Studying the album so closely paid off in other ways as well. I’ve always been around friends who loved to quote B-52s in some regard. In high school, a friend and I would have annoying call and response games in classrooms and hallways, where one of us would try to interject “what’s that on your head?” into conversations or while passing the other in order to elicit a boisterous “A WIG!” shout. In college, one of my dormmates would frequently lapse into Fred Schneider impressions, leading to even more embarrassing and insensitive exchanges and quoting. But mostly, a good litmus test for my friendship is your ability to recall every party element from “Party Out of Bounds,” a practice so nerdy that I won’t even get into its usage here.

Music notes! Hearing it again, as noted, the energy just isn’t quite the same from the first album. The songs are more consistent, though, and I think you can probably converge those two paths and see what the future held for the band — the more polished they got as a band, the less interesting they were overall.

Origin: No idea where this one came from. The cover looks pretty worn, but the vinyl plays super clearly — likely just a bargain addition to replace my cassette at some point.

Family Comments: My family wasn’t around when I was listening to this album, but the timing is pretty good nonetheless. My son has become a big fan of “Rock Lobster”, and will frequently request that song or other songs by “that guy”.  I’m sure he’d like hearing this whole album…

Discogs Link
Vinyl: VG++
Cover: VG-

Podcast: 7-11 on “Doughboys”

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“Doughboys” has secretly become one of my favorite podcasts. I held out for a little bit, I mean, the conceit of reviewing chain restaurants didn’t quite land with me since I’ve been trying for  years to never set foot in another chain restaurant again. But I love co-host Mike (“The Birthday Boys” “Love”) Mitchell enough that I had to give the show a chance. It didn’t take long for the constant bickering of Mitchell and Nick Wiger to win me over. Both are superb comedy writers and improv comedians, so the jokes and ribbings fly pretty quickly in each episode. A lot of my favorite LA improv comedians were selling points too, but I’m at the point now where I’ll not only listen to these guys review an empty water bottle  with no guests, I’ll set aside some special time to let it really breathe.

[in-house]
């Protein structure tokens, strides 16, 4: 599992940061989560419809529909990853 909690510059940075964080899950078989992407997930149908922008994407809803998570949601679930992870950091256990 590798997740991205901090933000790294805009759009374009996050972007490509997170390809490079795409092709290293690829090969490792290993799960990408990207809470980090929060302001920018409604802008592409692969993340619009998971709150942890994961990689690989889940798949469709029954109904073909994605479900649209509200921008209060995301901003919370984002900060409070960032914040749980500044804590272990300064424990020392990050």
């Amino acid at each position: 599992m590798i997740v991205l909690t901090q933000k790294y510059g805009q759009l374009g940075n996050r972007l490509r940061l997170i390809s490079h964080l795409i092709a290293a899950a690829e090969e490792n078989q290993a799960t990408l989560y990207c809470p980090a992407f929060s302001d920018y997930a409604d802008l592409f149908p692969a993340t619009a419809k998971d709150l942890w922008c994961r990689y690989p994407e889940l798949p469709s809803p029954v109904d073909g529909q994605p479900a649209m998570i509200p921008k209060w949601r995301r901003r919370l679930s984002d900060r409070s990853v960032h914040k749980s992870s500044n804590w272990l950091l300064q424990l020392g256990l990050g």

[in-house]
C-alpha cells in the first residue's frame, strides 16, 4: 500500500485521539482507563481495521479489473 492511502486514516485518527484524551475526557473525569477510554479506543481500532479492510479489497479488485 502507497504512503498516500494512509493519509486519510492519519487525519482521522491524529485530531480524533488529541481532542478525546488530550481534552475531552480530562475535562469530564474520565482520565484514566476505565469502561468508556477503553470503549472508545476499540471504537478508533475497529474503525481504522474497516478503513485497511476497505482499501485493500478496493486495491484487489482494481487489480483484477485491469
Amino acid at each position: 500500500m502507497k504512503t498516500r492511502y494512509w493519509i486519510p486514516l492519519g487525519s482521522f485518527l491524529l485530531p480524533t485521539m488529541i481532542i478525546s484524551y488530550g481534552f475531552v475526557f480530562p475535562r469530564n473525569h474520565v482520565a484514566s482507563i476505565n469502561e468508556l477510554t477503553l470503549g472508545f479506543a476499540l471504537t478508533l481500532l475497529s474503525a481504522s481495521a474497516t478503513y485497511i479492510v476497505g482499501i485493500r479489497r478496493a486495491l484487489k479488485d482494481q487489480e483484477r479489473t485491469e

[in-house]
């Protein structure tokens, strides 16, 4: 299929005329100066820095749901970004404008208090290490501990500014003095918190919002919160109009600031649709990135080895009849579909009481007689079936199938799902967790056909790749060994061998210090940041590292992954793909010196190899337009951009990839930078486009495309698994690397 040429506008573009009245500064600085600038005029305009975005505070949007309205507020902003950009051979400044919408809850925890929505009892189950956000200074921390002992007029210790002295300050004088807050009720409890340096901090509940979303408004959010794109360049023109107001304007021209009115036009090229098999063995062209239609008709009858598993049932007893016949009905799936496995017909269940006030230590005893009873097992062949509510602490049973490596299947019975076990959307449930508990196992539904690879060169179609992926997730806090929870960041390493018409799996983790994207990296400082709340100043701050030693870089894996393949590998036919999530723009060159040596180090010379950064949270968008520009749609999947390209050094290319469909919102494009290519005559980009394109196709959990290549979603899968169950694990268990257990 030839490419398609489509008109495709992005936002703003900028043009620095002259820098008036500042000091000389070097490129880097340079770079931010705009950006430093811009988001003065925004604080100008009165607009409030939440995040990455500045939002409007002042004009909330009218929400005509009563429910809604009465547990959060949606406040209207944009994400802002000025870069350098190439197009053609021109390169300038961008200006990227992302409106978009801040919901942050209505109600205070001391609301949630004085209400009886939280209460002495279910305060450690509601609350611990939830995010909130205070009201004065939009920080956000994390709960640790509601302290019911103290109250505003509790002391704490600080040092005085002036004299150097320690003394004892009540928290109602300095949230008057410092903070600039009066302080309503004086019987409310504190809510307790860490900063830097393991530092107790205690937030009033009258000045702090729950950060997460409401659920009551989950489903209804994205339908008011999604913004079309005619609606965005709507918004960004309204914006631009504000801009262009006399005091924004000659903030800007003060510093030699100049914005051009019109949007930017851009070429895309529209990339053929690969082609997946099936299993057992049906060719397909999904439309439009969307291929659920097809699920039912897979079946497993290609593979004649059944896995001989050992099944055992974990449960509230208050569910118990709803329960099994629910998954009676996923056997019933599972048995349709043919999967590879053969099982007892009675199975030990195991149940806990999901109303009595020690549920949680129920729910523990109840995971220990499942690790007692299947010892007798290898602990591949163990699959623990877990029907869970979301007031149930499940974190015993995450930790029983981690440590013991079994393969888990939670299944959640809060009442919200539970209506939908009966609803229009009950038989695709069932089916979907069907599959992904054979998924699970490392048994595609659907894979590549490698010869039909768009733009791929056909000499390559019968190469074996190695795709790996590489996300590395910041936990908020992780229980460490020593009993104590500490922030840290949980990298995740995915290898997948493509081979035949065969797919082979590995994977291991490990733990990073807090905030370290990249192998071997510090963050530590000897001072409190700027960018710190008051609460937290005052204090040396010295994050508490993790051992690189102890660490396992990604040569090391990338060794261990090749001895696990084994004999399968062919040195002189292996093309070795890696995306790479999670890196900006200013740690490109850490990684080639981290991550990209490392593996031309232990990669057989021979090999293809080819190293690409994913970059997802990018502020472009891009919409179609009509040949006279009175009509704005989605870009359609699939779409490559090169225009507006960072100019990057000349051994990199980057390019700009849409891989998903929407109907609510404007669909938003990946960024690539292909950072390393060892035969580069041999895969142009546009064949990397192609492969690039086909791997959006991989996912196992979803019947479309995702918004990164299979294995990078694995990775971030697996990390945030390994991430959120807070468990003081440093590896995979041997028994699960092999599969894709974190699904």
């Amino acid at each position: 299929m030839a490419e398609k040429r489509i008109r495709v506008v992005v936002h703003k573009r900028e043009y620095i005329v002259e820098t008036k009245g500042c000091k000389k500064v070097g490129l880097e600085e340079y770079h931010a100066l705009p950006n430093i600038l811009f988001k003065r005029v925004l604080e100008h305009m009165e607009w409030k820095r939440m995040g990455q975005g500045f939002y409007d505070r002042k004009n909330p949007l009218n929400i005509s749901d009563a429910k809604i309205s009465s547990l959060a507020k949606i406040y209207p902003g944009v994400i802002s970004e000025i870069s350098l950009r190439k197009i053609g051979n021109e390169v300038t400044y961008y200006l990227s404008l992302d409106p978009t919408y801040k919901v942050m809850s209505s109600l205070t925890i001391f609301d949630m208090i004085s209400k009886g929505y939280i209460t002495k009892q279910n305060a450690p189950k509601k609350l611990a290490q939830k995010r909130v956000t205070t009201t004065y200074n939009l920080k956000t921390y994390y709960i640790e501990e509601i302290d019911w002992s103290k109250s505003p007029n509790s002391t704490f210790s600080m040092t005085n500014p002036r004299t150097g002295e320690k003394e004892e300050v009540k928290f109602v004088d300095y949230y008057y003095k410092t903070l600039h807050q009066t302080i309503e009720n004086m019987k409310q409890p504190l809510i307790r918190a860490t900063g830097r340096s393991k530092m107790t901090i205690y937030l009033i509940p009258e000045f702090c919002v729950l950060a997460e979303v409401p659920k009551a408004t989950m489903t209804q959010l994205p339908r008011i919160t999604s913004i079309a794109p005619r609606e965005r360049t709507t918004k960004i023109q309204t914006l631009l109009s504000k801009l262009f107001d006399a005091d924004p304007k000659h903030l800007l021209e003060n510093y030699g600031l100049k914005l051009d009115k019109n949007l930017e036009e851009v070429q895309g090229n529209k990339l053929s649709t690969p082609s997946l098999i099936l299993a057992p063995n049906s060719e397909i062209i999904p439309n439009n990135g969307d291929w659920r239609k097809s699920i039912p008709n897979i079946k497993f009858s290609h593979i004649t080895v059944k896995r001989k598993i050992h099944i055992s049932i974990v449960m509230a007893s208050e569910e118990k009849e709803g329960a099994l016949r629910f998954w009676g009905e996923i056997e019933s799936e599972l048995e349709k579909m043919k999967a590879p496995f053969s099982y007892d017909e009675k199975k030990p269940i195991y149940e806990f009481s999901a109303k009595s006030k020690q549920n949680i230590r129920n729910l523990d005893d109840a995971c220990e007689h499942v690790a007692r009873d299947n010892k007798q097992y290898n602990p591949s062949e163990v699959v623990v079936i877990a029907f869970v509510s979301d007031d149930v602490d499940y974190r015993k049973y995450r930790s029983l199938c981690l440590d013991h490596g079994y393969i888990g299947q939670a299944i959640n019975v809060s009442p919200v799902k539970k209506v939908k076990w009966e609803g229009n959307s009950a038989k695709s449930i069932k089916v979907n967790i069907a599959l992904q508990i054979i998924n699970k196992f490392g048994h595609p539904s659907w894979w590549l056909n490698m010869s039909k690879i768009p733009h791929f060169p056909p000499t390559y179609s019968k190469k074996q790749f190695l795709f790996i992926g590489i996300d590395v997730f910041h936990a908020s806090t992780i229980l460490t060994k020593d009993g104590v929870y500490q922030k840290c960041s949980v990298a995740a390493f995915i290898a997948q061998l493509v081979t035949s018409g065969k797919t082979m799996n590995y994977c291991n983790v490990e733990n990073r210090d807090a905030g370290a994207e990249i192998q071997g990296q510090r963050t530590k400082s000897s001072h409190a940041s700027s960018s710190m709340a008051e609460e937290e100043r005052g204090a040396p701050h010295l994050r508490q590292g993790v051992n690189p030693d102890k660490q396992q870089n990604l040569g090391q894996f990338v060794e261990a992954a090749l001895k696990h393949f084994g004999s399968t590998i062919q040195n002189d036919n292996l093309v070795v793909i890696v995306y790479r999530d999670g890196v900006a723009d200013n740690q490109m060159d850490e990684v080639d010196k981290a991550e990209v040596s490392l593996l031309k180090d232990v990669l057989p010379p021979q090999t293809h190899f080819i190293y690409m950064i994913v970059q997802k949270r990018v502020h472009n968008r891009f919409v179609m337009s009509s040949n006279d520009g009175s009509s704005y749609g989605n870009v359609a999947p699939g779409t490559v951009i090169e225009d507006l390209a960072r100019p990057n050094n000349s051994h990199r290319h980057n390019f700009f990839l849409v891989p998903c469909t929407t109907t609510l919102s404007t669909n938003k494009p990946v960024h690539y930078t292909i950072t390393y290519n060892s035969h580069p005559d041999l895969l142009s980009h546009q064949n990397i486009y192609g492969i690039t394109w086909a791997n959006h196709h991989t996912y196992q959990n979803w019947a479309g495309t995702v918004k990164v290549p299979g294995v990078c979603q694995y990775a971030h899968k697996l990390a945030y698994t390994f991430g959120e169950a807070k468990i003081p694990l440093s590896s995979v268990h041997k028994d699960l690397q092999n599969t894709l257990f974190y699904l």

I’m calling out this episode, however, as one of their finest. I typically hate live podcasts of my favorite shows, there’s something about the audience and the laffs that disrupt the expected flow and timing a bit. Normally if I see “live” in the title, I’ll just skip that episode outright — I always have about 73 hours of podcast backlog in my player, so it’s not like the FOMO will make me too sad. This episode wasn’t advertised as live, however, and once I heard the audience chatter in the opening seconds I just bit the bullet and let it ride. Wiger and Mitch escalate their feud a few notches for the audience, but guest Fran Gillespie is what really rockets things to another level — her attacks of the podcast, its hosts, as well as her own self-effacing personal histories just completely won me over. I was laughing pretty hard at points, and when it ended I immediately queued up an earlier episode with Gillespie as well.  A solid five fork rating for this episode, and I encourage you to dig in immediately…